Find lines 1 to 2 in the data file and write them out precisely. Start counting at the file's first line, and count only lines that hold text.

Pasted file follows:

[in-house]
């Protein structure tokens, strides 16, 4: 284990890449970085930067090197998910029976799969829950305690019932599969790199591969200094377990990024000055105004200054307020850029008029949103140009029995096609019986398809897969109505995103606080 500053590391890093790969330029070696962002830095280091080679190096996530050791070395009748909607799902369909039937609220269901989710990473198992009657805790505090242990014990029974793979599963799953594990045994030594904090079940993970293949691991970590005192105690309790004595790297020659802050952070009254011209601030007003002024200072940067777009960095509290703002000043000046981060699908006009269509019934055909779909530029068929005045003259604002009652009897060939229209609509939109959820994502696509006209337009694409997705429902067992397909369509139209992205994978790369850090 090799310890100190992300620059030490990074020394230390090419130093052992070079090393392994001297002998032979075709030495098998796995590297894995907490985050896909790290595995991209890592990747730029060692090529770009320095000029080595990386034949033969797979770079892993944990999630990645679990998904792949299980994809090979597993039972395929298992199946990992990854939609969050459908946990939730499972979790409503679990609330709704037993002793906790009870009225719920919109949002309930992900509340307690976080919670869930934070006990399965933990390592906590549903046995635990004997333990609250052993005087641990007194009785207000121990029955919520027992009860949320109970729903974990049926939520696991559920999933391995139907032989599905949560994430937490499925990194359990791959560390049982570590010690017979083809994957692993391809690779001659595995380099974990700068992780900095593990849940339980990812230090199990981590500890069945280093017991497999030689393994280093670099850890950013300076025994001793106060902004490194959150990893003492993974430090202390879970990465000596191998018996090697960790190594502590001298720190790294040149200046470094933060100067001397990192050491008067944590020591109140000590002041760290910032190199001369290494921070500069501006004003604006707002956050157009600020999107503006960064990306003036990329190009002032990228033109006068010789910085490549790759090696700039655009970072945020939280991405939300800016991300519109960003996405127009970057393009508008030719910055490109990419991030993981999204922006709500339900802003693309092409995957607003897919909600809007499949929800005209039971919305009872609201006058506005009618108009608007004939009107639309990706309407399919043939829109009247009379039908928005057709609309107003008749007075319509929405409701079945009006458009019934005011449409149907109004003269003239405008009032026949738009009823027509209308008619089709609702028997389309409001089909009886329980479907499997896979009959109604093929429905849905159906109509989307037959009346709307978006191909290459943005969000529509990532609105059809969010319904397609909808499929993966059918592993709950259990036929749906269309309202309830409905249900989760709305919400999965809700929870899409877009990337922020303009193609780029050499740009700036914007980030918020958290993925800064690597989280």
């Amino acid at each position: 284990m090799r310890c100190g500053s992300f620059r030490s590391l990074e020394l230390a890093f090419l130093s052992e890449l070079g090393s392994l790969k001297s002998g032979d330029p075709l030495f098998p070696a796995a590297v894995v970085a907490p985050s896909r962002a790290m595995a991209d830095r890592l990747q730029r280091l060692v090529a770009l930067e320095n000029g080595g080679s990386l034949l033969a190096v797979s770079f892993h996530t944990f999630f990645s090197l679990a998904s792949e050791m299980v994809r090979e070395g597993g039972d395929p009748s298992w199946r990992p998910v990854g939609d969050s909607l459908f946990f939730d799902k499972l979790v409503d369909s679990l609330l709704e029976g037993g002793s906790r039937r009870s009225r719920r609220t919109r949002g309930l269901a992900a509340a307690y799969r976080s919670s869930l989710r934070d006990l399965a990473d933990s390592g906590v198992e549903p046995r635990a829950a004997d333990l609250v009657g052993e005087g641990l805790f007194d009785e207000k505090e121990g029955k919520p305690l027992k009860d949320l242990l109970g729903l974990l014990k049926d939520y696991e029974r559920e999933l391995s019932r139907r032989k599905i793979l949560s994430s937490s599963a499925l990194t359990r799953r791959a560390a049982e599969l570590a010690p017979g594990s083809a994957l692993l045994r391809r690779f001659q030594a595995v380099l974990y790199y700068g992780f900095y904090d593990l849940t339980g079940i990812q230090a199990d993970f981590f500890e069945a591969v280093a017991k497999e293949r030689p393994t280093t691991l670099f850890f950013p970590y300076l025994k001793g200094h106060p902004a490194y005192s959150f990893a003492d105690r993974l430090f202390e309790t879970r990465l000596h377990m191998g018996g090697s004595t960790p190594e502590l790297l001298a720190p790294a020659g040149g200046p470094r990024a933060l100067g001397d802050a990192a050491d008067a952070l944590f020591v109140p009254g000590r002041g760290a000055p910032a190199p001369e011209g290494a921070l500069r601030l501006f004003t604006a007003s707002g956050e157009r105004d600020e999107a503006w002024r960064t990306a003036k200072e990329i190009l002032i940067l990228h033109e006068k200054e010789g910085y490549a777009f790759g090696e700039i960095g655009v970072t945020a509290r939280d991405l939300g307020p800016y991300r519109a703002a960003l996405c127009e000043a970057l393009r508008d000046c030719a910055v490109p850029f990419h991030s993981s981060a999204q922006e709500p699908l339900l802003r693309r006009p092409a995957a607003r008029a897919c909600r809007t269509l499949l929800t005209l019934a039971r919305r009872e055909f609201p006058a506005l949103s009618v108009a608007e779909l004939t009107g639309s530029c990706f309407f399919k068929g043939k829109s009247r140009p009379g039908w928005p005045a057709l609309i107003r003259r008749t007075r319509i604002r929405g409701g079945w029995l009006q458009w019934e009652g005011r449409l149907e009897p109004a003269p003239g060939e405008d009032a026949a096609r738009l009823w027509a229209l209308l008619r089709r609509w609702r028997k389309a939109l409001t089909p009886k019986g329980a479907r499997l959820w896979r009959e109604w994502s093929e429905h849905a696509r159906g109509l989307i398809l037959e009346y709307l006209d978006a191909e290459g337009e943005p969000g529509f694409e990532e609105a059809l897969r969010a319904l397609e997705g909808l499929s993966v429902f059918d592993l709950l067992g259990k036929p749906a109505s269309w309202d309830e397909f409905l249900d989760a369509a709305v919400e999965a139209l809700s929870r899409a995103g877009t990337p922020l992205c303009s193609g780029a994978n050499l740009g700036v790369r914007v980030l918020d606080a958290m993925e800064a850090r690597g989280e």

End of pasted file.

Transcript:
[in-house]
């Protein structure tokens, strides 16, 4: 284990890449970085930067090197998910029976799969829950305690019932599969790199591969200094377990990024000055105004200054307020850029008029949103140009029995096609019986398809897969109505995103606080 500053590391890093790969330029070696962002830095280091080679190096996530050791070395009748909607799902369909039937609220269901989710990473198992009657805790505090242990014990029974793979599963799953594990045994030594904090079940993970293949691991970590005192105690309790004595790297020659802050952070009254011209601030007003002024200072940067777009960095509290703002000043000046981060699908006009269509019934055909779909530029068929005045003259604002009652009897060939229209609509939109959820994502696509006209337009694409997705429902067992397909369509139209992205994978790369850090 090799310890100190992300620059030490990074020394230390090419130093052992070079090393392994001297002998032979075709030495098998796995590297894995907490985050896909790290595995991209890592990747730029060692090529770009320095000029080595990386034949033969797979770079892993944990999630990645679990998904792949299980994809090979597993039972395929298992199946990992990854939609969050459908946990939730499972979790409503679990609330709704037993002793906790009870009225719920919109949002309930992900509340307690976080919670869930934070006990399965933990390592906590549903046995635990004997333990609250052993005087641990007194009785207000121990029955919520027992009860949320109970729903974990049926939520696991559920999933391995139907032989599905949560994430937490499925990194359990791959560390049982570590010690017979083809994957692993391809690779001659595995380099974990700068992780900095593990849940339980990812230090199990981590500890069945280093017991497999030689393994280093670099850890950013300076025994001793106060902004490194959150990893003492993974430090202390879970990465000596191998018996090697960790190594502590001298720190790294040149200046470094933060100067001397990192050491008067944590020591109140000590002041760290910032190199001369290494921070500069501006004003604006707002956050157009600020999107503006960064990306003036990329190009002032990228033109006068010789910085490549790759090696700039655009970072945020939280991405939300800016991300519109960003996405127009970057393009508008030719910055490109990419991030993981999204922006709500339900802003693309092409995957607003897919909600809007499949929800005209039971919305009872609201006058506005009618108009608007004939009107639309990706309407399919043939829109009247009379039908928005057709609309107003008749007075319509929405409701079945009006458009019934005011449409149907109004003269003239405008009032026949738009009823027509209308008619089709609702028997389309409001089909009886329980479907499997896979009959109604093929429905849905159906109509989307037959009346709307978006191909290459943005969000529509990532609105059809969010319904397609909808499929993966059918592993709950259990036929749906269309309202309830409905249900989760709305919400999965809700929870899409877009990337922020303009193609780029050499740009700036914007980030918020958290993925800064690597989280």